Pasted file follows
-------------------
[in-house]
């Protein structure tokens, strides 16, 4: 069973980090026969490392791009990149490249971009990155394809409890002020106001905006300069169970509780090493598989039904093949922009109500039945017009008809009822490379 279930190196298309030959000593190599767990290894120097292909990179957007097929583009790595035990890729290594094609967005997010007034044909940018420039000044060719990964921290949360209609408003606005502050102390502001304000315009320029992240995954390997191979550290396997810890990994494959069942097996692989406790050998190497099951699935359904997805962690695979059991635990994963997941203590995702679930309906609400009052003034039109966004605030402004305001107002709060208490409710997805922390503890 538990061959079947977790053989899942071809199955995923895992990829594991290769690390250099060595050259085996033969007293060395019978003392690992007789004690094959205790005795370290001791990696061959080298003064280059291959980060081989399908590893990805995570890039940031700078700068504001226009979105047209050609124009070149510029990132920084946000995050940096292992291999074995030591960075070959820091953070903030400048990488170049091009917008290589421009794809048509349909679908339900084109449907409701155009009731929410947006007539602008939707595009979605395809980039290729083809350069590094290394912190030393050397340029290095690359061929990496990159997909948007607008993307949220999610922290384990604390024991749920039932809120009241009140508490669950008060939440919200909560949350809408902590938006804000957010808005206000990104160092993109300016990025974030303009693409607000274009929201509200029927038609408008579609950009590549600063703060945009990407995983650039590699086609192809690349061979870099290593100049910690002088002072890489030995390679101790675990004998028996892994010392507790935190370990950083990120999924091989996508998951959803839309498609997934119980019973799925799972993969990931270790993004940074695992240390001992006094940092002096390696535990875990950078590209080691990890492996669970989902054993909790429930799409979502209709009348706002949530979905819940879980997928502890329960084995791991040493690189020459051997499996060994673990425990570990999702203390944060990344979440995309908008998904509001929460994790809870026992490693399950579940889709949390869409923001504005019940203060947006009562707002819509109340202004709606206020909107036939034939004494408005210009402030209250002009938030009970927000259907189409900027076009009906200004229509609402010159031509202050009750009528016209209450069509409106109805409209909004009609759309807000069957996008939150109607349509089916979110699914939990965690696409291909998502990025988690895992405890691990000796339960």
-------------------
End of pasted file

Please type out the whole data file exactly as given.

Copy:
[in-house]
């Protein structure tokens, strides 16, 4: 069973980090026969490392791009990149490249971009990155394809409890002020106001905006300069169970509780090493598989039904093949922009109500039945017009008809009822490379 279930190196298309030959000593190599767990290894120097292909990179957007097929583009790595035990890729290594094609967005997010007034044909940018420039000044060719990964921290949360209609408003606005502050102390502001304000315009320029992240995954390997191979550290396997810890990994494959069942097996692989406790050998190497099951699935359904997805962690695979059991635990994963997941203590995702679930309906609400009052003034039109966004605030402004305001107002709060208490409710997805922390503890 538990061959079947977790053989899942071809199955995923895992990829594991290769690390250099060595050259085996033969007293060395019978003392690992007789004690094959205790005795370290001791990696061959080298003064280059291959980060081989399908590893990805995570890039940031700078700068504001226009979105047209050609124009070149510029990132920084946000995050940096292992291999074995030591960075070959820091953070903030400048990488170049091009917008290589421009794809048509349909679908339900084109449907409701155009009731929410947006007539602008939707595009979605395809980039290729083809350069590094290394912190030393050397340029290095690359061929990496990159997909948007607008993307949220999610922290384990604390024991749920039932809120009241009140508490669950008060939440919200909560949350809408902590938006804000957010808005206000990104160092993109300016990025974030303009693409607000274009929201509200029927038609408008579609950009590549600063703060945009990407995983650039590699086609192809690349061979870099290593100049910690002088002072890489030995390679101790675990004998028996892994010392507790935190370990950083990120999924091989996508998951959803839309498609997934119980019973799925799972993969990931270790993004940074695992240390001992006094940092002096390696535990875990950078590209080691990890492996669970989902054993909790429930799409979502209709009348706002949530979905819940879980997928502890329960084995791991040493690189020459051997499996060994673990425990570990999702203390944060990344979440995309908008998904509001929460994790809870026992490693399950579940889709949390869409923001504005019940203060947006009562707002819509109340202004709606206020909107036939034939004494408005210009402030209250002009938030009970927000259907189409900027076009009906200004229509609402010159031509202050009750009528016209209450069509409106109805409209909004009609759309807000069957996008939150109607349509089916979110699914939990965690696409291909998502990025988690895992405890691990000796339960």